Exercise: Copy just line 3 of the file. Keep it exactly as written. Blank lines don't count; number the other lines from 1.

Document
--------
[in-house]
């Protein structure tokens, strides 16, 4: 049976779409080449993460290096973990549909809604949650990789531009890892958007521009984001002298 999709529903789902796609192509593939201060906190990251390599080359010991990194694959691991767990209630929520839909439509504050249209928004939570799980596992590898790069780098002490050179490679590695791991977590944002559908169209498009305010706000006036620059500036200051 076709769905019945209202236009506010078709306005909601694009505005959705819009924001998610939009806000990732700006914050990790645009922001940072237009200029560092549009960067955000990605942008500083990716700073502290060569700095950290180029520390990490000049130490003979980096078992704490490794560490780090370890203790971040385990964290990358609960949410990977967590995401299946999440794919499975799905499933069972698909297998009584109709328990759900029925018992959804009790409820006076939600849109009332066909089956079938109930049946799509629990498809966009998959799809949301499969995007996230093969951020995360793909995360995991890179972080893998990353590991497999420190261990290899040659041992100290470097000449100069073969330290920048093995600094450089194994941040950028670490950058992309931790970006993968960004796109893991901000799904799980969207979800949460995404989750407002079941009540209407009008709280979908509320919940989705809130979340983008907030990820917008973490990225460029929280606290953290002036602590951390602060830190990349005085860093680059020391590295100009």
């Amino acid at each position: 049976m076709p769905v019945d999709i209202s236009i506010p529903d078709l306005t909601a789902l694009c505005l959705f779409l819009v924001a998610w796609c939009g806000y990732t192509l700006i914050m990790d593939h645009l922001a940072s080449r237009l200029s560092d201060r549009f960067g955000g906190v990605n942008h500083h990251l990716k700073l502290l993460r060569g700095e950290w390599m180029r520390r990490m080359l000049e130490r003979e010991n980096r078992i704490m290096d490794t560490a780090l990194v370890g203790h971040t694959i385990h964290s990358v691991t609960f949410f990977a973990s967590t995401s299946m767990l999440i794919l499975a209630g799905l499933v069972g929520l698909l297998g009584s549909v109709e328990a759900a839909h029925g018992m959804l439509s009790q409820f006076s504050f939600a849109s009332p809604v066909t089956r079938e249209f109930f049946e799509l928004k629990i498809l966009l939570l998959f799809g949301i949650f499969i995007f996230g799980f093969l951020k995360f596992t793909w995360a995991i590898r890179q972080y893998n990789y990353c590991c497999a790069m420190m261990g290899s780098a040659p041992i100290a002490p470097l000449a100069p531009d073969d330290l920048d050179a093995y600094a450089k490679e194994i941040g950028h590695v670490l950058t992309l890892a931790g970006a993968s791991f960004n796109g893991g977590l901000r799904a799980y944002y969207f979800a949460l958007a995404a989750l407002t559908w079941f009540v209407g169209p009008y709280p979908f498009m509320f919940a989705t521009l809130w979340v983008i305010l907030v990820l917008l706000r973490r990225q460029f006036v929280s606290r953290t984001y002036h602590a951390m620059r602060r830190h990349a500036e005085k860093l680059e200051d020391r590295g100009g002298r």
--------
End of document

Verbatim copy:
């Amino acid at each position: 049976m076709p769905v019945d999709i209202s236009i506010p529903d078709l306005t909601a789902l694009c505005l959705f779409l819009v924001a998610w796609c939009g806000y990732t192509l700006i914050m990790d593939h645009l922001a940072s080449r237009l200029s560092d201060r549009f960067g955000g906190v990605n942008h500083h990251l990716k700073l502290l993460r060569g700095e950290w390599m180029r520390r990490m080359l000049e130490r003979e010991n980096r078992i704490m290096d490794t560490a780090l990194v370890g203790h971040t694959i385990h964290s990358v691991t609960f949410f990977a973990s967590t995401s299946m767990l999440i794919l499975a209630g799905l499933v069972g929520l698909l297998g009584s549909v109709e328990a759900a839909h029925g018992m959804l439509s009790q409820f006076s504050f939600a849109s009332p809604v066909t089956r079938e249209f109930f049946e799509l928004k629990i498809l966009l939570l998959f799809g949301i949650f499969i995007f996230g799980f093969l951020k995360f596992t793909w995360a995991i590898r890179q972080y893998n990789y990353c590991c497999a790069m420190m261990g290899s780098a040659p041992i100290a002490p470097l000449a100069p531009d073969d330290l920048d050179a093995y600094a450089k490679e194994i941040g950028h590695v670490l950058t992309l890892a931790g970006a993968s791991f960004n796109g893991g977590l901000r799904a799980y944002y969207f979800a949460l958007a995404a989750l407002t559908w079941f009540v209407g169209p009008y709280p979908f498009m509320f919940a989705t521009l809130w979340v983008i305010l907030v990820l917008l706000r973490r990225q460029f006036v929280s606290r953290t984001y002036h602590a951390m620059r602060r830190h990349a500036e005085k860093l680059e200051d020391r590295g100009g002298r």